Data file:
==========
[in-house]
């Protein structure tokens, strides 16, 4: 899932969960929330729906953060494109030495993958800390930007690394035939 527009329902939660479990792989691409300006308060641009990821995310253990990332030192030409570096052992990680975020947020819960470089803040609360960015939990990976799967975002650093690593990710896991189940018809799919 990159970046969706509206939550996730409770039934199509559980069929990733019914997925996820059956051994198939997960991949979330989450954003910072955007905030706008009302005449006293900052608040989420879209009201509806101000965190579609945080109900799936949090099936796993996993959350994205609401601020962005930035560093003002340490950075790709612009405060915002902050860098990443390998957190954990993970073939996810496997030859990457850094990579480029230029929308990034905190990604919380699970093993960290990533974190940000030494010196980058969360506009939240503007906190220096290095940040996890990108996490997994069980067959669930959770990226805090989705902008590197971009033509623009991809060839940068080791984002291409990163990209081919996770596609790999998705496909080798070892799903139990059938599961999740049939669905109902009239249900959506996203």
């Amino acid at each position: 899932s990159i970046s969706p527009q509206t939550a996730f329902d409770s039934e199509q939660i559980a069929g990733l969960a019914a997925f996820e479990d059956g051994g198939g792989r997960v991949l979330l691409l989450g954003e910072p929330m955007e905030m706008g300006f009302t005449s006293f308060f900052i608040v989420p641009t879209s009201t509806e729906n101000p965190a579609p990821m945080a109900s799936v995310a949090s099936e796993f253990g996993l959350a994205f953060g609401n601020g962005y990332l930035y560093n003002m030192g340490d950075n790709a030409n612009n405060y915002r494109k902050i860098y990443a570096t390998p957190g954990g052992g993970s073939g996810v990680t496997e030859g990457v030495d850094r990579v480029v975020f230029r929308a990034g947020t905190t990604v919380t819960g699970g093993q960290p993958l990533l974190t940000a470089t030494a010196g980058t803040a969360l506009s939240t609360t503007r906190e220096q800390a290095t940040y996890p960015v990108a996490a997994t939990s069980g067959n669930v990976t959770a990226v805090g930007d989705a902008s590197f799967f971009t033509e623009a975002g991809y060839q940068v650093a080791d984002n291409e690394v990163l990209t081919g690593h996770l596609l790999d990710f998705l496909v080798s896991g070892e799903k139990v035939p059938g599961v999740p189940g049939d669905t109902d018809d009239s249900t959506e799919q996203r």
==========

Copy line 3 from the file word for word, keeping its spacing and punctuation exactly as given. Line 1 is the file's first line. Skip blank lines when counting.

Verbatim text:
């Amino acid at each position: 899932s990159i970046s969706p527009q509206t939550a996730f329902d409770s039934e199509q939660i559980a069929g990733l969960a019914a997925f996820e479990d059956g051994g198939g792989r997960v991949l979330l691409l989450g954003e910072p929330m955007e905030m706008g300006f009302t005449s006293f308060f900052i608040v989420p641009t879209s009201t509806e729906n101000p965190a579609p990821m945080a109900s799936v995310a949090s099936e796993f253990g996993l959350a994205f953060g609401n601020g962005y990332l930035y560093n003002m030192g340490d950075n790709a030409n612009n405060y915002r494109k902050i860098y990443a570096t390998p957190g954990g052992g993970s073939g996810v990680t496997e030859g990457v030495d850094r990579v480029v975020f230029r929308a990034g947020t905190t990604v919380t819960g699970g093993q960290p993958l990533l974190t940000a470089t030494a010196g980058t803040a969360l506009s939240t609360t503007r906190e220096q800390a290095t940040y996890p960015v990108a996490a997994t939990s069980g067959n669930v990976t959770a990226v805090g930007d989705a902008s590197f799967f971009t033509e623009a975002g991809y060839q940068v650093a080791d984002n291409e690394v990163l990209t081919g690593h996770l596609l790999d990710f998705l496909v080798s896991g070892e799903k139990v035939p059938g599961v999740p189940g049939d669905t109902d018809d009239s249900t959506e799919q996203r």